A new law in Wales which will be introduced on the 1st of December 2015 will see changes made to organ donation.
A recent survey shows 48% of the public are still unaware of the changes.
Here's a list of what the new laws will mean.
- From December 1, people aged 18 and over who have lived in Wales for more than 12 months and who die in Wales will be regarded as having consented to organ donation unless they have opted opt.
- The move is designed to increase the number of potential organ donors and will ultimately increase the number of organs available for transplant.
- Under the new system, a person will become a potential donor either by registering their decision to opt in - as they do currently - or by doing nothing at all, in which case their consent may be deemed
- By doing nothing it will be as if someone has no objection to becoming an organ donor and an individual will be treated in the same way as if they had chosen to be a donor. If an individual doesn't want to be a donor they can register their decision to opt out
- The Welsh system will be a soft opt-out system, meaning a person's family and friends will have a significant role to play in the ultimate decision to donate an organ. If they knew their loved one did not wish to be an organ donor, even if they had not opted out, they will be able to tell clinicians at the hospital and donation will not take place.
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As students return to their colleges and universities this week, they're being reminded about changes to the law in Wales on organ donation.
From December next year, the law will assume that people want to donate their organs for transplants - unless they opt out.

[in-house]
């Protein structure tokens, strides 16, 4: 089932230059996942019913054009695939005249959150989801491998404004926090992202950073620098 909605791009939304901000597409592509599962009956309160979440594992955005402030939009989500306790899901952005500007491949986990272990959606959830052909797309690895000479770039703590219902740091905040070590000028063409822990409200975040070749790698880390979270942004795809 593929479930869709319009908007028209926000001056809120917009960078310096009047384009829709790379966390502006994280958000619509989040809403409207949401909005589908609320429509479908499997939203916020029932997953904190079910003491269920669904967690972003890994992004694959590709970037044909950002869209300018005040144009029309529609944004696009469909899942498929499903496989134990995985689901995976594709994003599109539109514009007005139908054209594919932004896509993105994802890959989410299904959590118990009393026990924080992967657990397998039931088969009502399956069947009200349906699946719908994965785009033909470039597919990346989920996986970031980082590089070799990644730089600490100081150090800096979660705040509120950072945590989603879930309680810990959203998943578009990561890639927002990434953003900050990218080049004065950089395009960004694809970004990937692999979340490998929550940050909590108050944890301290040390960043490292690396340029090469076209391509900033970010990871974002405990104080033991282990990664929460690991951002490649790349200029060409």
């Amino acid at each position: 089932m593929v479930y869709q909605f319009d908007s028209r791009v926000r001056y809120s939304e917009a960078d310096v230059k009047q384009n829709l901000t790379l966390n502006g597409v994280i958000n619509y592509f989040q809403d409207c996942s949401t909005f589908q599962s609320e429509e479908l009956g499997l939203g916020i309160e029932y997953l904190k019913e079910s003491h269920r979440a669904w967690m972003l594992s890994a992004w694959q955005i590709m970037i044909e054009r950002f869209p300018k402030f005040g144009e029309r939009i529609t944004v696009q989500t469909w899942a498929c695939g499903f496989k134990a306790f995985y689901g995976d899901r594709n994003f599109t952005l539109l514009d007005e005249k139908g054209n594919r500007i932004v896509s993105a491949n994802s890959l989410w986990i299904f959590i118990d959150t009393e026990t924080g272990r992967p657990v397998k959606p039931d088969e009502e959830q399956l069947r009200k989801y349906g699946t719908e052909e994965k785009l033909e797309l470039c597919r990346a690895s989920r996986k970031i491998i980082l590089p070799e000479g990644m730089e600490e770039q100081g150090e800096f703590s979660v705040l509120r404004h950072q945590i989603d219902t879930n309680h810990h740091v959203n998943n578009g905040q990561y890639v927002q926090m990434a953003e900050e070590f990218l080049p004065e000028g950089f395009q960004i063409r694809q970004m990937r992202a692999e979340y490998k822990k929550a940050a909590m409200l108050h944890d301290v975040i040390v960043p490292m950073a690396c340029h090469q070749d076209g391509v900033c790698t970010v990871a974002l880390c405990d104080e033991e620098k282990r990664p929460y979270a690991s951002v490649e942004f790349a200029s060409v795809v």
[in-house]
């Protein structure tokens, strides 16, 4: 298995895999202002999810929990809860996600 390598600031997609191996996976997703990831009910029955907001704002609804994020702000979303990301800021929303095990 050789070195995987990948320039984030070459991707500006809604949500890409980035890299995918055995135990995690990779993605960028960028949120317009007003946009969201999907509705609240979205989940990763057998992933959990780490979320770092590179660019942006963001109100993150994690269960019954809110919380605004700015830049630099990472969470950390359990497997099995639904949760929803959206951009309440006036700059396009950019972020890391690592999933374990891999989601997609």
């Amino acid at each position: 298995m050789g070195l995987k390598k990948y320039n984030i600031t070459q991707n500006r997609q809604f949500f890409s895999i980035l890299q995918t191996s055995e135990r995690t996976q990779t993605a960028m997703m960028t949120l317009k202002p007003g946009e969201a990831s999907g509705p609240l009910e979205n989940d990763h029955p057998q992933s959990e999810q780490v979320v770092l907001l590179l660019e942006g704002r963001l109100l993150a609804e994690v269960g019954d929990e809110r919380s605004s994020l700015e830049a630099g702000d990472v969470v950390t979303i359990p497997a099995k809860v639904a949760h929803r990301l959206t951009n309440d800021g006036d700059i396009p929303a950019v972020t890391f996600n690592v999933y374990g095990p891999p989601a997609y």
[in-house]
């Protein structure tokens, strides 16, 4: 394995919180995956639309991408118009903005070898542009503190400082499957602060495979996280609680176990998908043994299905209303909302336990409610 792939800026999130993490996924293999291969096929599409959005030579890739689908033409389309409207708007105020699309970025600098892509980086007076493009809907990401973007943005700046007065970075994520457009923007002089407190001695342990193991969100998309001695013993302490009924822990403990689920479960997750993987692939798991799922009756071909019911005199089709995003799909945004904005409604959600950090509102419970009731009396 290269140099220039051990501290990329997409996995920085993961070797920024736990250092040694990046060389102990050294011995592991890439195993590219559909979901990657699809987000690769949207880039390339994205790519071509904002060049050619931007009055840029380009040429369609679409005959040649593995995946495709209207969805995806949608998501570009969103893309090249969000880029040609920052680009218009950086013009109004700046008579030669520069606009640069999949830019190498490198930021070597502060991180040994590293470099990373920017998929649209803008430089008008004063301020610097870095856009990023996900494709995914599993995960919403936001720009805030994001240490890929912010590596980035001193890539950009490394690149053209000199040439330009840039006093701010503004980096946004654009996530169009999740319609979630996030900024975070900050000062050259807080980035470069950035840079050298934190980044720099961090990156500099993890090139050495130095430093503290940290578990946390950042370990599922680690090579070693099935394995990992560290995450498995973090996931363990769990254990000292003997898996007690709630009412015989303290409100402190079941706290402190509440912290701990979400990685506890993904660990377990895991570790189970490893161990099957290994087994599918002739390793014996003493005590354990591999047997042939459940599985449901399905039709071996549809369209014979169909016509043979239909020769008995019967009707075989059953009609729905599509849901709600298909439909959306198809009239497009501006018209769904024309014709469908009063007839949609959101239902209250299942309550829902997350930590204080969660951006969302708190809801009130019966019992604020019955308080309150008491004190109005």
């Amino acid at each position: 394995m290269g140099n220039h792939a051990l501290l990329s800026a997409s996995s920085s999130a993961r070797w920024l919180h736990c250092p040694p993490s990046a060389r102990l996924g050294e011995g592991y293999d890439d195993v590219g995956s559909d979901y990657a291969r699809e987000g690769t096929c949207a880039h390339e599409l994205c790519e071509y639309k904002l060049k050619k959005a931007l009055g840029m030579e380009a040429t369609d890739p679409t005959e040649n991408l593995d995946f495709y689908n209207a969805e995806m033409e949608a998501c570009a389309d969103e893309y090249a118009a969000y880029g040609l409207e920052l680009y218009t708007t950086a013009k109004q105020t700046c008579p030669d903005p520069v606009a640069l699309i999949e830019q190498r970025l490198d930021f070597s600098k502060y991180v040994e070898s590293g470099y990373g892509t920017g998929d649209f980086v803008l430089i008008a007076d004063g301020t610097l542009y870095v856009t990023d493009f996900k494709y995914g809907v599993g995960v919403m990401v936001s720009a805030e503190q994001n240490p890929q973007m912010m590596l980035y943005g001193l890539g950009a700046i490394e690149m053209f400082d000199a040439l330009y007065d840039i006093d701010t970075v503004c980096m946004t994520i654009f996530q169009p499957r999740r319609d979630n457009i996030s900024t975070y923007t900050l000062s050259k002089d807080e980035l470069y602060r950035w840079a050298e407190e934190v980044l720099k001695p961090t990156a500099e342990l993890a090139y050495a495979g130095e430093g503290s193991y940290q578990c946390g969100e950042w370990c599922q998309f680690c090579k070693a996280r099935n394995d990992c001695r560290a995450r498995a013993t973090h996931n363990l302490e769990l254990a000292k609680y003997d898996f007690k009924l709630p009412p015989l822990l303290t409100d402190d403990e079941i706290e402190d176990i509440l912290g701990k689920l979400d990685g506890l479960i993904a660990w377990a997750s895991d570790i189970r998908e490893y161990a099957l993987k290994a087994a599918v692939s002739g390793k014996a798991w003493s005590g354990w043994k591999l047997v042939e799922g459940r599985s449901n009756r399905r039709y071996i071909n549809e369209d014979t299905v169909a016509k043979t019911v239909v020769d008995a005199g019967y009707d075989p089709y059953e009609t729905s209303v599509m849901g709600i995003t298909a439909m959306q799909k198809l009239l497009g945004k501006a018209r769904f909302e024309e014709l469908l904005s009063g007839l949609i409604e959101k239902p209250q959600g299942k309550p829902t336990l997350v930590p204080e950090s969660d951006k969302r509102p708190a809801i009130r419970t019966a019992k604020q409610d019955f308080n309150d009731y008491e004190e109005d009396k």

Ian Lang has been speaking to one woman from Bangor who knows the benefits of transplants more than most.
A campaign has been launched by the Welsh Government to inform new students attending Universities across the country about upcoming changes to the organ donation.
From the 1st of December, students who are living in Wales for more than 12 months will have to opt-out of becoming an organ donor.
The 'Time To Talk' campaign will be at freshers' fayres across Wales to talk to students about what their choices will be under the new legislation and about organ donation in general.
We're really pleased that the Welsh Government is visiting all universities in Wales during Fresher's week to talk to students about the forthcoming organ donation legislation. It's important that any students living here already or coming into Wales are fully informed about the changes to the law and understand their choices.
We understand the Welsh Government will continue their communication with students through the academic year, ensuring students in other year groups are also informed, and we will support with this dissemination of information in anyway we can.
Today marks the beginning of National Transplant Week, launched by Health Minister Mark Drakeford.
A series of over 50 events will be held across Wales to provide the public with general information on organ donation and more specific details on the new "soft opt out" legislation which comes into force in December next year.
Under a soft opt out system a person doesn't have to do anything to be considered as a donor because the law will allow for their consent to be deemed to have been given. If a person doesn't want to be a donor, they'll be able to opt out.
The tv ads will be aired during episodes of Coronation Street and Pobol y Cwm.
They will continue in the run up to national transplant week (7-13 July).